DNMT3A mutations in acute myeloid leukemia

Timothy J. Ley, Li Ding, Matthew J. Walter, Michael D. McLellan, Tamara Lamprecht, David E. Larson, Cyriac Kandoth, Jacqueline E. Payton, Jack Baty, John Welch, Christopher C. Harris, Cheryl F. Lichti, R. Reid Townsend, Robert S. Fulton, David J. Dooling, Daniel C. Koboldt, Heather Schmidt, Qunyuan Zhang, John R. Osborne, Ling LinMichelle O'Laughlin, Joshua F. McMichael, Kim D. Delehaunty, Sean D. McGrath, Lucinda A. Fulton, Vincent J. Magrini, Tammi L. Vickery, Jasreet Hundal, Lisa L. Cook, Joshua J. Conyers, Gary W. Swift, Jerry P. Reed, Patricia A. Alldredge, Todd Wylie, Jason Walker, Joelle Kalicki, Mark A. Watson, Sharon Heath, William D. Shannon, Nobish Varghese, Rakesh Nagarajan, Peter Westervelt, Michael H. Tomasson, Daniel C. Link, Timothy A. Graubert, John F. DiPersio, Elaine R. Mardis, Richard K. Wilson

Research output: Contribution to journalArticlepeer-review

1634 Scopus citations


Background: The genetic alterations responsible for an adverse outcome in most patients with acute myeloid leukemia (AML) are unknown. Methods: Using massively parallel DNA sequencing, we identified a somatic mutation in DNMT3A, encoding a DNA methyltransferase, in the genome of cells from a patient with AML with a normal karyotype. We sequenced the exons of DNMT3A in 280 additional patients with de novo AML to define recurring mutations. Results: A total of 62 of 281 patients (22.1%) had mutations in DNMT3A that were predicted to affect translation. We identified 18 different missense mutations, the most common of which was predicted to affect amino acid R882 (in 37 patients). We also identified six frameshift, six nonsense, and three splice-site mutations and a 1.5-Mbp deletion encompassing DNMT3A. These mutations were highly enriched in the group of patients with an intermediate-risk cytogenetic profile (56 of 166 patients, or 33.7%) but were absent in all 79 patients with a favorable-risk cytogenetic profile (P<0.001 for both comparisons). The median overall survival among patients with DNMT3A mutations was significantly shorter than that among patients without such mutations (12.3 months vs. 41.1 months, P<0.001). DNMT3A mutations were associated with adverse outcomes among patients with an intermediate-risk cytogenetic profile or FLT3 mutations, regardless of age, and were independently associated with a poor outcome in Cox proportional-hazards analysis. Conclusions: DNMT3A mutations are highly recurrent in patients with de novo AML with an intermediate-risk cytogenetic profile and are independently associated with a poor outcome. (Funded by the National Institutes of Health and others.)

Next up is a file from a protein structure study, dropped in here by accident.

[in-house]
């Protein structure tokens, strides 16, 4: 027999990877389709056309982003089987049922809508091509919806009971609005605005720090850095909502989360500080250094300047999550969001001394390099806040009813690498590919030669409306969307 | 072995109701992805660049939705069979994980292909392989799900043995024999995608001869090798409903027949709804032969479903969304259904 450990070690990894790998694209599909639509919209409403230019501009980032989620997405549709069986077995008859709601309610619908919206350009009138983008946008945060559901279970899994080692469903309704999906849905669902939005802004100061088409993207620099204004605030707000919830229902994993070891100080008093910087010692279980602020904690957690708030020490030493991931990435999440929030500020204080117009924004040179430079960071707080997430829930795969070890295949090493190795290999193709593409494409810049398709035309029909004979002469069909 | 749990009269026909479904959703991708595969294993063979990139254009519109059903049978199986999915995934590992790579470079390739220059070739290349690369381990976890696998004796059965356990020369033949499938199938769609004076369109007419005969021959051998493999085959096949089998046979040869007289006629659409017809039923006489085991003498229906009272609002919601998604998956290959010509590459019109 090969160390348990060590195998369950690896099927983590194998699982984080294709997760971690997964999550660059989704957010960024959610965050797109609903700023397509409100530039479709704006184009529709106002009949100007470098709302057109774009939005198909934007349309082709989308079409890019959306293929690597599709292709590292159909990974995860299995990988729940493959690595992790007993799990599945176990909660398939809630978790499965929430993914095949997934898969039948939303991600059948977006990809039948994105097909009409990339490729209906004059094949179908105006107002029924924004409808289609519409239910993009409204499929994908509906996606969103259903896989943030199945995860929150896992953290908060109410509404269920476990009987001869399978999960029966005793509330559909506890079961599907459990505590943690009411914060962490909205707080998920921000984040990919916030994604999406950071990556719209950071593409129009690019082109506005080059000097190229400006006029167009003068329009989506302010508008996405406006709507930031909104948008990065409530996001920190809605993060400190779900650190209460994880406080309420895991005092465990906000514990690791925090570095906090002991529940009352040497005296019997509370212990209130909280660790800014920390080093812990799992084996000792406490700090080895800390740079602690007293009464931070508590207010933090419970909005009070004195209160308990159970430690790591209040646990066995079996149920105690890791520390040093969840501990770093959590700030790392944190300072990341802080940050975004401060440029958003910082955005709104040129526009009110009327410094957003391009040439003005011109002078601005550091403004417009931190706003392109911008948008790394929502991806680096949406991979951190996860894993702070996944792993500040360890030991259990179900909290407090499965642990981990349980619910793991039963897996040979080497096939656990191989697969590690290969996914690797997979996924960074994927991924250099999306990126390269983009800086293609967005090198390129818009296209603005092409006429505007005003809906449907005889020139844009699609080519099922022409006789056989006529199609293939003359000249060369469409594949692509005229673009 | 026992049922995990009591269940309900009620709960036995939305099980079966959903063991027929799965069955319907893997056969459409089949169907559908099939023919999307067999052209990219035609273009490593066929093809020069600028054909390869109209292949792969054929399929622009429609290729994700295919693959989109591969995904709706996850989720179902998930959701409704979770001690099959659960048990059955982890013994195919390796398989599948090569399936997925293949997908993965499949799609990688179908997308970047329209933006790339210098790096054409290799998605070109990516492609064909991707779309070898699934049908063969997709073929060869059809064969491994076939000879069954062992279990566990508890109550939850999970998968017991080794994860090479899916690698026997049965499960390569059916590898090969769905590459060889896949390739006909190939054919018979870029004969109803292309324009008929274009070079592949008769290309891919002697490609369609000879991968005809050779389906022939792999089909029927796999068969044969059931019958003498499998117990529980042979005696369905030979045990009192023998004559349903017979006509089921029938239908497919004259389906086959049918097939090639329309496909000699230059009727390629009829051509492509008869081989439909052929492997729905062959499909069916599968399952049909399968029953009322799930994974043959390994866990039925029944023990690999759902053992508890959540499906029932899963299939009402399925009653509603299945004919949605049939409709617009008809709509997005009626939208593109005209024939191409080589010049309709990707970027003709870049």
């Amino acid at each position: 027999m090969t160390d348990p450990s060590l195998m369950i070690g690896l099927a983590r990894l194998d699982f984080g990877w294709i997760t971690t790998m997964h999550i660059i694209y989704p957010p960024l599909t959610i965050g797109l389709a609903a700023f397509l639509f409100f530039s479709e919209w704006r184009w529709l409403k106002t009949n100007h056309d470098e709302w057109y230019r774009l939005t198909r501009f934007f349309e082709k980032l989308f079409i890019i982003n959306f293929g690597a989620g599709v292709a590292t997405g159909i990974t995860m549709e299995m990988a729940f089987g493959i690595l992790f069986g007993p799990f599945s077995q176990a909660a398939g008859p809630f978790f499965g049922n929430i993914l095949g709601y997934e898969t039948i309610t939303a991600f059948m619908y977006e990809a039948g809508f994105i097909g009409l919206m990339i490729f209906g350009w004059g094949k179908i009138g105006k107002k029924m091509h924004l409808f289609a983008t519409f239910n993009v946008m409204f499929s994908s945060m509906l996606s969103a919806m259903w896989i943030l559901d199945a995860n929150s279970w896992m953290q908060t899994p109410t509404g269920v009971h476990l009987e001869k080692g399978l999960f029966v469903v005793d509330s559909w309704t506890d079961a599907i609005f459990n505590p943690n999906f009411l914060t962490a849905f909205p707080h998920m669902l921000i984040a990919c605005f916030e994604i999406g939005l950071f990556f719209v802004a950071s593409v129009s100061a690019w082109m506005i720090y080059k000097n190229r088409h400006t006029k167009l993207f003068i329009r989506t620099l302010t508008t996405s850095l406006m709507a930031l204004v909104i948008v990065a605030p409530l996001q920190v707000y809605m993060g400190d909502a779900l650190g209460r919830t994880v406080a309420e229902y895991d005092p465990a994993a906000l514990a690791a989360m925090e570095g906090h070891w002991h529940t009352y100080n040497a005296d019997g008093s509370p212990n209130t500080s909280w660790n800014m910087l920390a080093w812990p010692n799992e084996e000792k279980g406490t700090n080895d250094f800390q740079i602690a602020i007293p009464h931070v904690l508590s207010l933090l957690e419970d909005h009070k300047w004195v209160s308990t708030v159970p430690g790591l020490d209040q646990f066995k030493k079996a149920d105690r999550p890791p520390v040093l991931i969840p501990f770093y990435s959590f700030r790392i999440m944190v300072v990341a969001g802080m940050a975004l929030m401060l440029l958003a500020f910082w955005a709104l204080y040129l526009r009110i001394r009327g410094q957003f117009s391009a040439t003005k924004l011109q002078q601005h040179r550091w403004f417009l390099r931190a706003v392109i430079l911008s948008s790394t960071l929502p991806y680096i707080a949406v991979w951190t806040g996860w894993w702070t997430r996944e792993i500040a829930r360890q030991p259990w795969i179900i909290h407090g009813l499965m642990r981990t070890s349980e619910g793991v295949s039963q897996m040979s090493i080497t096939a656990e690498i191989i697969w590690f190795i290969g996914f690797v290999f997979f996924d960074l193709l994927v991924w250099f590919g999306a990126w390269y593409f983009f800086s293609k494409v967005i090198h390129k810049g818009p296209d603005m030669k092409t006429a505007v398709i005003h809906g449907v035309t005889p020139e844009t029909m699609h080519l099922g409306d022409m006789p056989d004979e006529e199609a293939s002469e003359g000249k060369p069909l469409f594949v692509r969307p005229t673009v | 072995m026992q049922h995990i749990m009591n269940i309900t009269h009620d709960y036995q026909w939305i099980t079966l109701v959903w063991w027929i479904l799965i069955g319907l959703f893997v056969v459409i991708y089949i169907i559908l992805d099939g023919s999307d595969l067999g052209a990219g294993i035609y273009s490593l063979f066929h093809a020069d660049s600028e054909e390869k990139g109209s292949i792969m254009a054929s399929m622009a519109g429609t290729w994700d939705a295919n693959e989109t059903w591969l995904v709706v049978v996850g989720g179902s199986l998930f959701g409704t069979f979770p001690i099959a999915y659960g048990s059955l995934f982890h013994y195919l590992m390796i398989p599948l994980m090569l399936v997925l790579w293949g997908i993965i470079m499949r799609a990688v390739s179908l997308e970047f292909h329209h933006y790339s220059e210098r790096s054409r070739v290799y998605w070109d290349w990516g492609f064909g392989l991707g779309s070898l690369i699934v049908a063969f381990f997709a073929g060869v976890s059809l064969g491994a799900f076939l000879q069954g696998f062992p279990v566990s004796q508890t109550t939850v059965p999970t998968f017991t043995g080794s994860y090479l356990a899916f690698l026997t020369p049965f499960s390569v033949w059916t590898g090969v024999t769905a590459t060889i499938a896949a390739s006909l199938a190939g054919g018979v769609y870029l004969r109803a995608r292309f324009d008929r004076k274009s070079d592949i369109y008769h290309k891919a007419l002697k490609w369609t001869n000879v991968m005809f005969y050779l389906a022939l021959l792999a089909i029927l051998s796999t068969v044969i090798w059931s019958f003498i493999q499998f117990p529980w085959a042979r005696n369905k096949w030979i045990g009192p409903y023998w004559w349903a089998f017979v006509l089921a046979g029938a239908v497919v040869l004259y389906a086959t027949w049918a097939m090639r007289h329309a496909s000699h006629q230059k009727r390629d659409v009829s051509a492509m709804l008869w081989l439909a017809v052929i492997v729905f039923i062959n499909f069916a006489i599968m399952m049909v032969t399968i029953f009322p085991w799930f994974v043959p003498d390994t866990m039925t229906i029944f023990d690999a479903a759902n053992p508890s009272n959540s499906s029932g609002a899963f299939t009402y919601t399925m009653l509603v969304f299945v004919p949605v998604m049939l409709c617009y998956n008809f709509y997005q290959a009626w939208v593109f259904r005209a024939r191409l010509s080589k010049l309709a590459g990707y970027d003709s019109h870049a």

Original languageEnglish
Pages (from-to)2424-2433
Number of pages10
JournalNew England Journal of Medicine
Issue number25
StatePublished - Dec 16 2010


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